Office 2013 introduces Click-To-Run 2.0 installation technology for all editions based on Microsoft App-V Version 5.[25] Previously, only certain editions of Office 2010 were available with Click-To-Run 1.0 installer technology, which was based on App-V 4.x, where a separate Q drive was created and installed files of Office were isolated from the rest of the system, causing many Office add-ins to not be compatible.[26] With the newer Click-To-Run technology, Office 2013 installs files just like Windows Installer (MSI) to the Program Files directory. Retail versions of Office 2013 use the Click-to-Run installer. Volume-licensed versions use Windows Installer (MSI) technology.[27] Some editions like Professional Plus are available in both retail (C2R) and volume (MSI) channels.


Office 2013 is more cloud-based than previous versions; a domain login, Office 365 account, or Microsoft account can now be used to sync Office application settings (including recent documents) between devices, and users can also save documents directly to their OneDrive account.[28]


Microsoft Office 2013 includes updated support for ISO/IEC 29500, the International Standard version of Office Open XML (OOXML) file format: in particular it supports saving in the "Strict" profile of ISO/IEC 29500 (Office Open XML Strict).[29] It also supports OASIS version 1.2 of ISO/IEC 26300:2006, Open Document Format,[29] which Office 2013 can read and write.[30] Additionally, Office 2013 provides full read, write, and edit support for ISO 32000 (PDF).


Unlike past versions of Office, retail copies of Office 2013 on DVD are only offered in select regions, such as those Microsoft classifies as emerging markets, as well as Australia, at the discretion of retailers. In all other regions, retail copies of Office 2013 and Office 365 subscriptions only contain a product key, and direct users to the Office website to redeem their license and download the software.[46][47]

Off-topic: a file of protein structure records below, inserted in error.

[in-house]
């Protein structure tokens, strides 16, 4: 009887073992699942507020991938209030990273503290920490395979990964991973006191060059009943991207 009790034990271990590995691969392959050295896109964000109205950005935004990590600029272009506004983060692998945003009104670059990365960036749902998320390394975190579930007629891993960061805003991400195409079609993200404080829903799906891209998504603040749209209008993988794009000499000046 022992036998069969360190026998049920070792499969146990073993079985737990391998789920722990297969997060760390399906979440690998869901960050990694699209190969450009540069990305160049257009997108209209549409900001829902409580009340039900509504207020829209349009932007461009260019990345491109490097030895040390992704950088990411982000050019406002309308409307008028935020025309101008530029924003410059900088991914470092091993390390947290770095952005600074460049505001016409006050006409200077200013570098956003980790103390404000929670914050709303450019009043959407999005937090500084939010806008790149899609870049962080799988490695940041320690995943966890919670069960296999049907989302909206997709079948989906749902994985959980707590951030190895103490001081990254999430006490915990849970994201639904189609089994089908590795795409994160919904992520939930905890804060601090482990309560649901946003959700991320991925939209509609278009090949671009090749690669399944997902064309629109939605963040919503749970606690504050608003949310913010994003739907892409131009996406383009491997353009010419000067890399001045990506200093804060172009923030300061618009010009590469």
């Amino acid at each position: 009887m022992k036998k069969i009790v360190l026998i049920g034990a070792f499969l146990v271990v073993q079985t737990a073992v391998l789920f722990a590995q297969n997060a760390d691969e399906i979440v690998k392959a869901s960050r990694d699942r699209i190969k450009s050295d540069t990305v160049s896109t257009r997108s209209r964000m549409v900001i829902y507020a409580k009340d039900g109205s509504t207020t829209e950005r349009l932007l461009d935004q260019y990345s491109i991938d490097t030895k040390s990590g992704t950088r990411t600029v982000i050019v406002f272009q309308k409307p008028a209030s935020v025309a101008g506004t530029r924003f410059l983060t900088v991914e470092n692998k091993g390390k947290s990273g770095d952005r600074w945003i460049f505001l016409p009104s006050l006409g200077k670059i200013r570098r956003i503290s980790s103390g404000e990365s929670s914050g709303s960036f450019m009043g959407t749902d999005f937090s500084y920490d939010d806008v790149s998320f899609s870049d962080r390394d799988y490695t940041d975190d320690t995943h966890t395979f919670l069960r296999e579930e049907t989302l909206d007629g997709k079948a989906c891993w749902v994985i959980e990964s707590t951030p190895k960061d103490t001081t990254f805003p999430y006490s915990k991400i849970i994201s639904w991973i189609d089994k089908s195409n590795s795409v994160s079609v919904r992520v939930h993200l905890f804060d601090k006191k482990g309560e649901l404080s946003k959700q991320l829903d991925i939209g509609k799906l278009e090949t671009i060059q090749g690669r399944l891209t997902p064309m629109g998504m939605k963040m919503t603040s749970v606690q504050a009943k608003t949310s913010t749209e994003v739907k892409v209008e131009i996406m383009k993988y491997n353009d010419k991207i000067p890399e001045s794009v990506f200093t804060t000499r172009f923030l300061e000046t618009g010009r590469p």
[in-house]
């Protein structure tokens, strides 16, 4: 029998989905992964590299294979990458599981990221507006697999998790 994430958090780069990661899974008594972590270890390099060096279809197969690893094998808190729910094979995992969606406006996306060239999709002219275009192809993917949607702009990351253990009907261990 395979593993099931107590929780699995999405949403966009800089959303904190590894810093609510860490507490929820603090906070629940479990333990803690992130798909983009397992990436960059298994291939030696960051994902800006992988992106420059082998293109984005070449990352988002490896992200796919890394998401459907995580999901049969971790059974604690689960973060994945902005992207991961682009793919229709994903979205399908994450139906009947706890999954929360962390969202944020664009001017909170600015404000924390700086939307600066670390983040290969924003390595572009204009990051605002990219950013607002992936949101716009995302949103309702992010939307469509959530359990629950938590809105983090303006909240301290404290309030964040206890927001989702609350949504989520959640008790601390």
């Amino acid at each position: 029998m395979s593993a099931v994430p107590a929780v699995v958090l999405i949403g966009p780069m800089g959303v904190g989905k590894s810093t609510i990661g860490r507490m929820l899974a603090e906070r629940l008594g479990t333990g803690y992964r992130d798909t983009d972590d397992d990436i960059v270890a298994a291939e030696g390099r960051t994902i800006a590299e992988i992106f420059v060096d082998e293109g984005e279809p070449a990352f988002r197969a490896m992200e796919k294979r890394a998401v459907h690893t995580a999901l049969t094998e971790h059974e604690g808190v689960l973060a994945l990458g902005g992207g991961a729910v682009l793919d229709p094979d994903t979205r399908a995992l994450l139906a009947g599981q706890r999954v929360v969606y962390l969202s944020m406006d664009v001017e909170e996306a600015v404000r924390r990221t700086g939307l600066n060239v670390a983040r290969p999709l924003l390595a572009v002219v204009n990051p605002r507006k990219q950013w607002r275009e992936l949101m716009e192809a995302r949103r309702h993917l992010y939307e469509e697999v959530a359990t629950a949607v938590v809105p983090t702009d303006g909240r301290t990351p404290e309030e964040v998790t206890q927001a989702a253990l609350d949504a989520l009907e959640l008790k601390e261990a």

The original license agreement for retail editions of Microsoft Office 2013 was different from the license agreements of retail editions of previous versions of Microsoft Office in two significant ways.[48] The first of these was that the software could no longer be transferred to another computer. In previous versions of Office, this restriction applied only to OEM editions; retail Office license agreements allowed uninstalling from one computer to install on another computer.[48]


Digitally downloaded copies of Office were also said to be permanently locked to that PC's hardware, preventing it from being transferred to any other computing device. Should the buyer have wished to use Office 2013 on a different computer, or if they later became unable to use the computing device that the original license was downloaded to (e.g. hardware became inoperable due to malfunction) then a completely new, full-priced copy of Office 2013 would have to have been purchased to replace the prior one.[48] Microsoft stated that this change was related to the software piracy that has been rampant for years, worldwide.[49] However, many commentators saw this change as an effort to forcibly move its customers towards the subscription-based business model used by the Office 365 service.[50][51][52] The legality of this move, particularly in Europe, has been questioned.[53] 041b061a72


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Eva White